By TAMI QUIGLEY Staff writer
With Bishop John Barres installed as the bishop of Rockville Centre, New York, the Diocese of Allentown is in a time of “sede vacante,” as the seat of the diocese is vacant until a new bishop is appointed and installed.
Allentown is one of six dioceses in the United States without a bishop, the longest unfilled vacancy dating to October 2016.
During this time, Msgr. Alfred Schlert, who had served as diocesan vicar general when Bishop Barres was the diocesan ordinary, is serving as diocesan administrator. He was elected by the diocesan College of Consultors.
“I will serve as the diocesan administrator until our new bishop is installed,” Msgr. Schlert said. “After that, I will receive some other assignment of the bishop’s choosing.”
A number of changes are in effect during this time. For example, offices such as that of the vicar general, vicar for pastoral planning and vicars forane (regional deans) cease.
These offices exercise general or specific authority granted directly by the diocesan bishop, and since there is no longer a diocesan bishop, this authority no longer has a source and the offices cease.
However, some offices remain during the vacant see: chancellor, vice chancellor, judicial vicar and financial officer.
These offices are necessary for the ordinary operation of the diocese and so remain in place and assist the diocesan administrator in his work. While the judicial vicar’s authority is granted by the diocesan bishop, it does not cease during the vacant see so the process of justice within the diocese can continue without interruption.
Father Keith Mathur, director of the diocesan Office of Divine Worship, pointed out four liturgical changes.
He noted the phrase “for N. our Bishop” is completely omitted from the Eucharistic Prayer at all Masses in the diocese until a new bishop is ordained or installed in the Diocese of Allentown.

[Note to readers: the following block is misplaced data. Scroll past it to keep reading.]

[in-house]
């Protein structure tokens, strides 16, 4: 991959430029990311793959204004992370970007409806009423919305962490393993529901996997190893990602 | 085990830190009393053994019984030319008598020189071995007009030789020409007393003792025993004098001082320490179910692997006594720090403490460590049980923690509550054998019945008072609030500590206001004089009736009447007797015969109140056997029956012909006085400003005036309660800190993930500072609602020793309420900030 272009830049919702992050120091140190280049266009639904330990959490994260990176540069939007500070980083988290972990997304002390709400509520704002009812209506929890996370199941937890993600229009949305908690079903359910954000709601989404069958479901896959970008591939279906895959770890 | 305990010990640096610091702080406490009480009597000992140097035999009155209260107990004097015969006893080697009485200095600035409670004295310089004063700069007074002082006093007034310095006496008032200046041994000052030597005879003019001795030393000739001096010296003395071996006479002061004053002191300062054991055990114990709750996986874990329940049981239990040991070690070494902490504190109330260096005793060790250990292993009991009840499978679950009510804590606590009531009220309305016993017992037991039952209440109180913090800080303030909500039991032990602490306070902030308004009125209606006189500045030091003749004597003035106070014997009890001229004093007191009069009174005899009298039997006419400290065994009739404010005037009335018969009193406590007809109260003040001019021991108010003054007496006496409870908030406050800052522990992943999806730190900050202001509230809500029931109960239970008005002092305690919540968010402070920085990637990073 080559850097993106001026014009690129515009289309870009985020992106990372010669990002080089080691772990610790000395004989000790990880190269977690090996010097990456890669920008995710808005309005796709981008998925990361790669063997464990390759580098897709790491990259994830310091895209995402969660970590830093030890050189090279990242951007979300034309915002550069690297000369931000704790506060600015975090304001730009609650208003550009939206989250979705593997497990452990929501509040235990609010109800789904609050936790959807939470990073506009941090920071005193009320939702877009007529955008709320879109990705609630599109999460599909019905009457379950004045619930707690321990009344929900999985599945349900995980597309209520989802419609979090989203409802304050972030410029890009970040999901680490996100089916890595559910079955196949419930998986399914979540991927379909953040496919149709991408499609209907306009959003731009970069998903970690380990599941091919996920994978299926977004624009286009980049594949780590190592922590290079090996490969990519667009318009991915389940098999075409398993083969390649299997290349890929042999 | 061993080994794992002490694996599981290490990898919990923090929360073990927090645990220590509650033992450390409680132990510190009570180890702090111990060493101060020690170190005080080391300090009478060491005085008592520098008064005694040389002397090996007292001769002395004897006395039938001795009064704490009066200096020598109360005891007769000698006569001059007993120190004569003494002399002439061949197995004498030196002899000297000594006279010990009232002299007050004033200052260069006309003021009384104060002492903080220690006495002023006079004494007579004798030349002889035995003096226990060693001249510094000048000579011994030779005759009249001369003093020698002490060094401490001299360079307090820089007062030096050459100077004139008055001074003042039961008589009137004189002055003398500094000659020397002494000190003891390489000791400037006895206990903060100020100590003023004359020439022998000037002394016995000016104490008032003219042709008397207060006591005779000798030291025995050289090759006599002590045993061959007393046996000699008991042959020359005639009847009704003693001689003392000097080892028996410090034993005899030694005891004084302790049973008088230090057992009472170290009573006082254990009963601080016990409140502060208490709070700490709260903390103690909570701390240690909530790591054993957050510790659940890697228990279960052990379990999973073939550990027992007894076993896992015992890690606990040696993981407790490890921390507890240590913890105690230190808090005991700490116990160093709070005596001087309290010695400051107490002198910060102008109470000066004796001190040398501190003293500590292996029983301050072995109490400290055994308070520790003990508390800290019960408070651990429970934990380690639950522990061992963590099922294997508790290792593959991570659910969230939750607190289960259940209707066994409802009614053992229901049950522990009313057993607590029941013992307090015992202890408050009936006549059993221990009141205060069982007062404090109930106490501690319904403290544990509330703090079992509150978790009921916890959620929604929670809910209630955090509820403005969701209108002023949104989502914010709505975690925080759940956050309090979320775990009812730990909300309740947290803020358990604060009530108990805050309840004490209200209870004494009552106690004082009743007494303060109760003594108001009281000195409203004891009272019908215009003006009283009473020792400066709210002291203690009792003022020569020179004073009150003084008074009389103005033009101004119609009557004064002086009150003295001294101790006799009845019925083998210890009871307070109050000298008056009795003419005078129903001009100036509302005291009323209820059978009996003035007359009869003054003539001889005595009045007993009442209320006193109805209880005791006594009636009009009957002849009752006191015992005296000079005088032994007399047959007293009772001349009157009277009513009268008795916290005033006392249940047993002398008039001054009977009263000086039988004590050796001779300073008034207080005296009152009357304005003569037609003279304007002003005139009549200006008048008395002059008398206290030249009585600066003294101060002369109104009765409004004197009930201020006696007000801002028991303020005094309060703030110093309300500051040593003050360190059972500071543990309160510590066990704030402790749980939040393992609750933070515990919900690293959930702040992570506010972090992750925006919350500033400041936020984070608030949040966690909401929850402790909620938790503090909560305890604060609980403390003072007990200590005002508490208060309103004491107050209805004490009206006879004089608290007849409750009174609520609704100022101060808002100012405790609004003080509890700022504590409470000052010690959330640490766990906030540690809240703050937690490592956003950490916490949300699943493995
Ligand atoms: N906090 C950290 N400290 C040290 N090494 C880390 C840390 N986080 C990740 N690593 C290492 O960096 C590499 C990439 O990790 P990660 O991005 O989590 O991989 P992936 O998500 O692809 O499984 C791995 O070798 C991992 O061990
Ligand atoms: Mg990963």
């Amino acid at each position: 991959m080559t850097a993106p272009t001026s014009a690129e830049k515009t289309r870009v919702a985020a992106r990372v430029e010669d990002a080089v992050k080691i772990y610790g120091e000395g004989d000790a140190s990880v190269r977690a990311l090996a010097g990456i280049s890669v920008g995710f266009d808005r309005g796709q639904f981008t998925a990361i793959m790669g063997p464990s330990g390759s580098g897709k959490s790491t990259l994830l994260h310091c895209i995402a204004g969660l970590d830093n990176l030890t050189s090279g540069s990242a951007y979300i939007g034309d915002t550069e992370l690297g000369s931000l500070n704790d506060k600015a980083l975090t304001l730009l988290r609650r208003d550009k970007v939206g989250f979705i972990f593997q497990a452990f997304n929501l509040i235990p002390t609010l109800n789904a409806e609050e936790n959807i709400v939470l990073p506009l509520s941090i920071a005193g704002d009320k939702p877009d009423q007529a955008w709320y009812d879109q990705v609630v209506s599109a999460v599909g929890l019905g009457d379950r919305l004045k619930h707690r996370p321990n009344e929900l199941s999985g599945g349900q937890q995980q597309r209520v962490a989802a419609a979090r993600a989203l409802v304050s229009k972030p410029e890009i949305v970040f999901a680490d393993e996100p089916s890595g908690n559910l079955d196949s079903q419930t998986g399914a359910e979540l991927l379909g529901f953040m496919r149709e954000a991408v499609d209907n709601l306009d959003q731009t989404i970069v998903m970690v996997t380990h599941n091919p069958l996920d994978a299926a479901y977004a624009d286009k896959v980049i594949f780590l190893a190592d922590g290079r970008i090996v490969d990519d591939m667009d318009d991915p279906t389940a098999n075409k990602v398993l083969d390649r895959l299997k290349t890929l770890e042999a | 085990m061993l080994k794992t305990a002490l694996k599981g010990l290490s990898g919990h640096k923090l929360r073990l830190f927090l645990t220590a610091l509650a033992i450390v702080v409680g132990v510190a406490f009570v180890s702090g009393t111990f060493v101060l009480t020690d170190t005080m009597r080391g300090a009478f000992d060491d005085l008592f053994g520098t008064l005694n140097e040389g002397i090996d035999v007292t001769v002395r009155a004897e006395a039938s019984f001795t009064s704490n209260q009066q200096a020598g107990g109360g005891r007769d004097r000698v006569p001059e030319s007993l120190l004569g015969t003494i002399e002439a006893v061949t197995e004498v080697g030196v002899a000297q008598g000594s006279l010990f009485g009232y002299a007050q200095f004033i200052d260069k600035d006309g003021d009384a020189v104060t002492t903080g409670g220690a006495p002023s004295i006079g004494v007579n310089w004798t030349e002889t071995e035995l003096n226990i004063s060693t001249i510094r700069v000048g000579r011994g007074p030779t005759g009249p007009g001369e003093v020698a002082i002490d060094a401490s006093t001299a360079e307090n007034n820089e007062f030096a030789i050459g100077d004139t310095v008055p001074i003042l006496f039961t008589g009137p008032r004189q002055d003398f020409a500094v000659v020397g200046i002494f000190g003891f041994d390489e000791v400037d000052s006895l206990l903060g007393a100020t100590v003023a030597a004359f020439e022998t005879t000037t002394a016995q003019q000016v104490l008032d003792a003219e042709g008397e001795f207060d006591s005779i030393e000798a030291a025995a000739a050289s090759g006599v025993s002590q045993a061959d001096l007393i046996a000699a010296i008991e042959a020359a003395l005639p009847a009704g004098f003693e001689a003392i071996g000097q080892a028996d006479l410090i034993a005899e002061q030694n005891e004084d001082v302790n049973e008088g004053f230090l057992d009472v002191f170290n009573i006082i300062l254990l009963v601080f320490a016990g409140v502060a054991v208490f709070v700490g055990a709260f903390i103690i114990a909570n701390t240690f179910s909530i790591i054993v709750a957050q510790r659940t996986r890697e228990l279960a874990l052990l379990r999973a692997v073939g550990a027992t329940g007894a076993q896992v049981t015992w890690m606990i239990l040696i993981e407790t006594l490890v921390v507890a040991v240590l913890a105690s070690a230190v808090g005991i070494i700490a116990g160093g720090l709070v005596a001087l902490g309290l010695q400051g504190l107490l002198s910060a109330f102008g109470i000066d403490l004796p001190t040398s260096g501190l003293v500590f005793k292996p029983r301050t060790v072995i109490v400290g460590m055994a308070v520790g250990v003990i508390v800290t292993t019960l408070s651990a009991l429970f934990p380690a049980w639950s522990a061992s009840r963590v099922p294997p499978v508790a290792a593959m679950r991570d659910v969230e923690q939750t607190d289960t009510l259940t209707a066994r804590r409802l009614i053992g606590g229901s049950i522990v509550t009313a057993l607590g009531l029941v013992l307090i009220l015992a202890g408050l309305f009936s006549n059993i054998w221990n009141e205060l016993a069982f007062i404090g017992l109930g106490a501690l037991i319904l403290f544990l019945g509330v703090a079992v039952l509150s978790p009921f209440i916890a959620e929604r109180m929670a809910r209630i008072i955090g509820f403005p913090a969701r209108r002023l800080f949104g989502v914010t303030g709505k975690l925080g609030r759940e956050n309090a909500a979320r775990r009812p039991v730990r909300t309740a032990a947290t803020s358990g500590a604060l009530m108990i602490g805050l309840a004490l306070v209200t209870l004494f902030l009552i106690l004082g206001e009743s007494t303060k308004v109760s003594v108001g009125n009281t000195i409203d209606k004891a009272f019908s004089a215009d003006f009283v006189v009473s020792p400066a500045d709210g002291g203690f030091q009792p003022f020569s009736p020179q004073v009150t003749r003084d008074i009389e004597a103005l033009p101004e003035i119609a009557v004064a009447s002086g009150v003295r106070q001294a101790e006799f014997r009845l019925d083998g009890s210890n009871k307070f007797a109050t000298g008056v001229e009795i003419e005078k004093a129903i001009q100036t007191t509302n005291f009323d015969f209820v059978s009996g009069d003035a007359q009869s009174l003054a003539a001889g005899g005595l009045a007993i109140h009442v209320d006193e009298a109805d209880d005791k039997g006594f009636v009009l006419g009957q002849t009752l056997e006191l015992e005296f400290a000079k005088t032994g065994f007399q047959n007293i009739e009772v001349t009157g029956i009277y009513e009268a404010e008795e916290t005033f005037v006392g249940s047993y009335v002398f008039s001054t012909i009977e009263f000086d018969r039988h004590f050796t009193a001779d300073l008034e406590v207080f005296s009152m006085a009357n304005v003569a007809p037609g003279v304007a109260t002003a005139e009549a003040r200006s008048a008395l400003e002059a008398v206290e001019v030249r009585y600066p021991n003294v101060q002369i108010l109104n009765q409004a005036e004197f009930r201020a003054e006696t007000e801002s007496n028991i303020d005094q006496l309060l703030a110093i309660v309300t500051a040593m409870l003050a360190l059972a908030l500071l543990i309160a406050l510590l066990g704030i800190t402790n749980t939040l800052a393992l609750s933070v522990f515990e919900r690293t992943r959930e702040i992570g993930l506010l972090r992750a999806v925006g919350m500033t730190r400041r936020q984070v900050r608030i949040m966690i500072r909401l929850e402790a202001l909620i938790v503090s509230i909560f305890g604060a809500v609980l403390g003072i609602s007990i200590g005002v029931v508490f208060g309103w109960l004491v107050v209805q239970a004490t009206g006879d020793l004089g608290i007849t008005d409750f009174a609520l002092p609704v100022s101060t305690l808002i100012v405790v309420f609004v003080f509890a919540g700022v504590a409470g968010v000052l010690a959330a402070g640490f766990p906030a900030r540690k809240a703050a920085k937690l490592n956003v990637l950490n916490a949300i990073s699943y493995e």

Special intercessions during the Universal Prayer have been provided in English and Spanish for all parishes to pray during this time of sede vacante.
The diocesan administrator has asked the clergy and lay faithful to offer their prayers that the pastor chosen will be one who can meet the needs of the local church (Ceremonial for Bishops, 1166).
“In meeting this request, in all churches of the diocese the Mass for the Election of a Bishop should be celebrated at least once except on certain holy days,” Father Mathur said.
“Also, every parish, diocesan high school and college campus ministry has received holy cards for the faithful to pray for a new bishop.”
Bishop Emeritus Edward Cullen celebrated the Rite of Election at the Cathedral of St. Catharine of Siena, Allentown March 5.
Father Mathur said Bishop Cullen is also scheduled to be the main celebrant at the Mass of the Oils/Chrism Mass on the Wednesday of Holy Week. And he is slated to celebrate the Rite of Ordination to the Diaconate in May and the Rite of Ordination to the Priesthood in June, unless a new bishop is installed/ordained before those dates.
Though Bishop Cullen is presiding at some confirmations, pastors are also administering the sacrament of confirmation in those parishes where Bishop Barres was scheduled to be present.
Msgr. Victor Finelli, coordinator of diocesan episcopal masters of ceremonies, said pastors, “being duly delegated to administer the sacrament, as they must be and have been, the Rite of Confirmation is the same as if a bishop was administering the sacrament.”
“Bishop Cullen has been very gracious in substituting on those occasions at which a bishop must be present,” said Msgr. Schlert.